GM had very high expectations for its first U.S. market subcompact car, the Chevrolet Vega which made its debut for the 1971 model year. Initially it seemed to be the perfect car for the times, but it was plagued with many problems. By 1973, GM was struggling to not only fix the Vega’s flaws but also repair its faltering reputation due to the Vega’s problems. GM was also trying to figure out a way to make its fleet of cars more fuel efficient due to the 1973 Oil Embargo which caused skyrocketed gasoline prices. GM saw the answer in its new T-body platform which was a rear-wheel drive subcompact car platform that was first released in Brazil in 1973.
GM quickly went to work on developing a car for the U.S. car market based on it’s new T-body platform which debuted for the 1976 model year. It was called the Chevrolet Chevette which was the same name GM gave the Brazilian T-body car and it was substantially smaller than the Vega. Where Chevrolet had gone to great lengths to give the Vega sporty exterior styling similar to the Chevrolet Camaro, Chevrolet gave the Chevette boxy and uninspiring exterior styling. Its squarish styling may have been boring but it did look modern. For 1976, the Chevette was only available in a 2-door hatchback, then for 1978 Chevrolet added a 4-door hatchback to the lineup. The Chevette did not have any luxury options, it was 100% utilitarian. It did offer some options but compared to other GM cars at the time, the Chevette’s options were kept to a very minimum and were low cost.
The Chevette wasn’t about impressing your family, friends, or neighbors, it was merely a car to get you from point A to point B. It was basic transportation. This was the same purpose and mission as the original VW Beetle, except the Beetle had a stylish looking exterior compared to the plain utilitarian exterior of the Chevette.
The Chevette was the perfect car for the times. It was reliable, extremely fuel efficient, and it was very inexpensive. Due to skyrocketing gasoline prices and inflation, smaller cars were in big demand during the 1970s decade. The Chevette had fantastic fuel economy, when it was released for the 1976 model year its EPA mileage figures were 28 MPG city and 40 MPG highway. During the Chevette’s production life its 1.4 liter and 1.6 liter 4-cylinder engines were extremely fuel efficient even when equipped with an optional 3-speed automatic transmission. A 4-speed manual transmission was offered as standard and later in the Chevette’s production life a 5-speed manual transmission would be available. Fuel economy would see a nice uptick in the 1980s with the release of an optional 1.8 liter 4-cylinder diesel engine which yielded highway fuel economy as high as 55 MPG. Even by today’s stricter fuel economy standards, this is fantastic fuel efficiency. However the Chevette’s great fuel economy produced very slow acceleration times which was the norm for very fuel efficient cars at the time. The Chevette’s power output ranged from 51 to 74 horsepower depending on model year and engine.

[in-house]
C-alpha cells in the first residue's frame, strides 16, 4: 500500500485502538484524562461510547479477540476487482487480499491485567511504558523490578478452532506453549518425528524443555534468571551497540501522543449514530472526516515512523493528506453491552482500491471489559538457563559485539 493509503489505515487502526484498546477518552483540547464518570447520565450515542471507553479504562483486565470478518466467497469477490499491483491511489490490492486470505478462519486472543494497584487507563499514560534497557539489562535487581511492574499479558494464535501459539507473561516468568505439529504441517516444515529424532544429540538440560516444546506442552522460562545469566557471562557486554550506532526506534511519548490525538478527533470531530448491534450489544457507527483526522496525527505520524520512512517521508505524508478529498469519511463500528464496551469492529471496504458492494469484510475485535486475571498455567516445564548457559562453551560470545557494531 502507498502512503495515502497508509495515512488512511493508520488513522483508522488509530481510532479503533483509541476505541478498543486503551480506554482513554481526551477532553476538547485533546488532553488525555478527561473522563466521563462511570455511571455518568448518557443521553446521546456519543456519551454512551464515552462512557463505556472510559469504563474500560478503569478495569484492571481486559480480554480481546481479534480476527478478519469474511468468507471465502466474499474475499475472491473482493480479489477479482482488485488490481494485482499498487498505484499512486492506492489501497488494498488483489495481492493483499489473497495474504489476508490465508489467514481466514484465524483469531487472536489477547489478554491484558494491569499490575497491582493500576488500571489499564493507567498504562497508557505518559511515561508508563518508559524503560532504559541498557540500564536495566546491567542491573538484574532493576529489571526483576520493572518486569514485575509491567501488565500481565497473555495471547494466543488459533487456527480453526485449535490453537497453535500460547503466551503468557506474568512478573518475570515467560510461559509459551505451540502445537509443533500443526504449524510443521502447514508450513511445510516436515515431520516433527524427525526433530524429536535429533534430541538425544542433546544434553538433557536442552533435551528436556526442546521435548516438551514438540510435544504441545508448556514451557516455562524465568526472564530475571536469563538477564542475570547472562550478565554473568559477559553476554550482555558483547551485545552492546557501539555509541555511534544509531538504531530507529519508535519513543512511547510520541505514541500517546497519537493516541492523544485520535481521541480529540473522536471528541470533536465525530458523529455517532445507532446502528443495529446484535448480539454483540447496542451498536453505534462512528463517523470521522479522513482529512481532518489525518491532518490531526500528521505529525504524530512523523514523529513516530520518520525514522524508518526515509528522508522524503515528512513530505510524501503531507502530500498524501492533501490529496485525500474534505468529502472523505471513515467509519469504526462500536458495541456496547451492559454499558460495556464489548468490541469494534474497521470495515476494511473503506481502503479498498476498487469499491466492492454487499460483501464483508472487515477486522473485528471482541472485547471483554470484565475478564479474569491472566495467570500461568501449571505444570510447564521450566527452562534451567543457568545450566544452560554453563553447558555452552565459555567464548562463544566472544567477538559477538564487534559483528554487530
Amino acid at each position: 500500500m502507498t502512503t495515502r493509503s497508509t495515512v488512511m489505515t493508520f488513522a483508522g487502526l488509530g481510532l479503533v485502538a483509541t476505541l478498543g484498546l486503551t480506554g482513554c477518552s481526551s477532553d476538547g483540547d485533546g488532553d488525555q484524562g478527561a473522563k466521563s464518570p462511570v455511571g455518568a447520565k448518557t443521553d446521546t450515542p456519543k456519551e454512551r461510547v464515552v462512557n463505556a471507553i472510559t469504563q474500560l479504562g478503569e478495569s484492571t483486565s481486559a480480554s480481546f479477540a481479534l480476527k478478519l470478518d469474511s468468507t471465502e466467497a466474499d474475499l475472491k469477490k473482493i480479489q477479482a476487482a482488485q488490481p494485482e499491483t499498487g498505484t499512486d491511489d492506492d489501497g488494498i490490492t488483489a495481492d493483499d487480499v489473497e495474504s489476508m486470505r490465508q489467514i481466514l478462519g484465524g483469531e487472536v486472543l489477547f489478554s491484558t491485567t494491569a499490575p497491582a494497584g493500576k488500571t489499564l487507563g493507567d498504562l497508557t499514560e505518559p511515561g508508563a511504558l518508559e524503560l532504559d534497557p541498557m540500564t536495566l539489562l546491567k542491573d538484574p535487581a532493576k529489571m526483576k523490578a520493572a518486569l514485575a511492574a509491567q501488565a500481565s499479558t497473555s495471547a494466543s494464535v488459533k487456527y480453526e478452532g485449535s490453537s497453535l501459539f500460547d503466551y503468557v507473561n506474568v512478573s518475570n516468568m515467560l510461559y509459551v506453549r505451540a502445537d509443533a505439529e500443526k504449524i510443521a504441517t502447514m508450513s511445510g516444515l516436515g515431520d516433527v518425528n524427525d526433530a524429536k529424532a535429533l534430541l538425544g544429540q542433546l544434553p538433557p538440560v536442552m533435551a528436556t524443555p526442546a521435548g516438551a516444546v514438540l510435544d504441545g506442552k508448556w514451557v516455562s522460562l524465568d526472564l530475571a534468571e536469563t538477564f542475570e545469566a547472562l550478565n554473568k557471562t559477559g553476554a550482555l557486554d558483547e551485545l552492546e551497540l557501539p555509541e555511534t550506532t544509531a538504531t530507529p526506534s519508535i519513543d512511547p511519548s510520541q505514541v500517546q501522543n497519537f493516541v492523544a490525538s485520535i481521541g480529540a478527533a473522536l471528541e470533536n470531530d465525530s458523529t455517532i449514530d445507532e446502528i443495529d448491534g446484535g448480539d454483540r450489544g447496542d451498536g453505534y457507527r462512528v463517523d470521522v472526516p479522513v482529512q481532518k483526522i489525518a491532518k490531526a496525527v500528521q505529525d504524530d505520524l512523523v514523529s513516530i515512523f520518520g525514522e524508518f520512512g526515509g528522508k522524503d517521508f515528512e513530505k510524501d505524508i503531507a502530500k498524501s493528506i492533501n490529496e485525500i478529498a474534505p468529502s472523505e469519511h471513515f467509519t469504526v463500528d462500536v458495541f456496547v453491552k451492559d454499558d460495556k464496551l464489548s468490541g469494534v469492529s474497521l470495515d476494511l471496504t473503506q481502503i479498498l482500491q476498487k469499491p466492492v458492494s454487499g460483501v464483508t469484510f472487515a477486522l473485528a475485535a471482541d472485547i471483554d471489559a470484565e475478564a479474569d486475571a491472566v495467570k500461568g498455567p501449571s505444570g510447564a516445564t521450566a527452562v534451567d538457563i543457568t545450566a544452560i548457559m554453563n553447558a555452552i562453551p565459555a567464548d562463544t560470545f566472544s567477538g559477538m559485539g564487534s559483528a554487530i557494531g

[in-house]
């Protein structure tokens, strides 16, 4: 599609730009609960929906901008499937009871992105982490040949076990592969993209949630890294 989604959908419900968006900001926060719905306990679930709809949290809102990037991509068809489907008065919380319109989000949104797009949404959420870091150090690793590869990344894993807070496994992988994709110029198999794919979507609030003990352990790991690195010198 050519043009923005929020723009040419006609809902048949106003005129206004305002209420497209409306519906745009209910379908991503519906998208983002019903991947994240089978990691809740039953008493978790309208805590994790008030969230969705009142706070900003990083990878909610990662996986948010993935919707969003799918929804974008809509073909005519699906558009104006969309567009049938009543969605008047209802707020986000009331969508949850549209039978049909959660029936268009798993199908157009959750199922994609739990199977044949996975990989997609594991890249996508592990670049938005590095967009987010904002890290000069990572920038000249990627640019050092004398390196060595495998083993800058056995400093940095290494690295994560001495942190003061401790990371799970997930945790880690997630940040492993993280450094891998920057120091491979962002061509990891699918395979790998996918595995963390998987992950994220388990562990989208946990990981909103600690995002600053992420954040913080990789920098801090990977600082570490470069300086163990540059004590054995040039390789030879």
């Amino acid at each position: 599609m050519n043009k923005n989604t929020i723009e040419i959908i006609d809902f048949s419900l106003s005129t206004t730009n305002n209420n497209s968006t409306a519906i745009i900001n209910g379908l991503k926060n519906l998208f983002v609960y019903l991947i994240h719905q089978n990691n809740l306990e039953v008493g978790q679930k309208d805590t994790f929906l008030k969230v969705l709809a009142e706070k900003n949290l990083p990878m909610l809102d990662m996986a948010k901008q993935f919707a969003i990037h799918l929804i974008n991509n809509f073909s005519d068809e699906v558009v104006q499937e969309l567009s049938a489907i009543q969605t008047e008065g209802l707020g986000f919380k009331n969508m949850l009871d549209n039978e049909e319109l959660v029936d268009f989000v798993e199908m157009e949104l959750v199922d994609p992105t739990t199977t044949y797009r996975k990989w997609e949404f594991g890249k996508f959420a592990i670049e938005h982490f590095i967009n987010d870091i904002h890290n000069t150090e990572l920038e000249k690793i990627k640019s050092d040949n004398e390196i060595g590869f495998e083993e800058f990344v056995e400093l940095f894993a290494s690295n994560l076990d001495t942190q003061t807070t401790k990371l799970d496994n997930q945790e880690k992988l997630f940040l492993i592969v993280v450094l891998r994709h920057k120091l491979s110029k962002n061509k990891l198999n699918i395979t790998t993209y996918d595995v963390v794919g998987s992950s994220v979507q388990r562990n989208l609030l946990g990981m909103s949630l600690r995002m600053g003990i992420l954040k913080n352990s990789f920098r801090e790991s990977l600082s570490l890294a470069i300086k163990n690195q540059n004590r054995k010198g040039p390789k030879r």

The Chevette during the inflation era of the 1970s, was a great deal. When it debuted the 1976 Chevette Scooter which was the most budget oriented Chevette that year had an extremely low base price of $2,899. And for it’s last model year, 1987, the base price of a 2-door Chevette was only $4,995. The Chevette allowed many who could only afford a used car to be able to afford a new car. It’s reliability and great fuel efficiency kept operating costs to a bare minimum, these were cost savings Chevette owners really appreciated.
The reason for the Chevette’s great reliability was GM spent Chevette development dollars in the right areas. GM spent money on getting the Chevette’s mechanicals right the first time and making sure the Chevette was built to last. GM didn’t spend unnecessary money on fancy exterior and interior styling. In other words GM spent it’s money on function instead of form. The Chevette’s frame structure was a modern unitized body construction. GM also went with the proven architecture of rear-wheel drive and it used a conventional carburetor on its gasoline powered 4-cylinder engines instead of using a more sophisticated fuel injection system. GM during the Chevette’s long production run only spent money on very minor mechincal updates and slight exterior and interior trim updates. The most noticeable of these were a redesign of the front-end for 1979 and an update of the rear taillights for 1980, both gave the Chevette a more modern look.
The Chevette was a big success for GM in the U.S. market, 2.8 million were produced. It deserved to live on into a second generation. Unfortunately it didn’t fit into GM’s transition plan to a fleet of almost exclusively front-wheel drive cars by the end-of-the 1980s decade. Chevette production permanently ended during the 1987 model year. The Chevette during its production life was considered an outcast in the Chevrolet family especially among Corvette and Camaro owners, it was that boring little car that was reliable and inexpensive transportation. Fortunately today the Chevette is now beginning to get some of the credit it deserves. It’s styling has aged much better than expected with many today have a positive attitude towards this styling. For many of those in the Baby Boomer and Generation X age brackets, the Chevette has become a reminder of fond past memories of America. The Chevette was a winner for GM, Chevrolet, and for all those who purchased one, it was the best small car GM ever produced.
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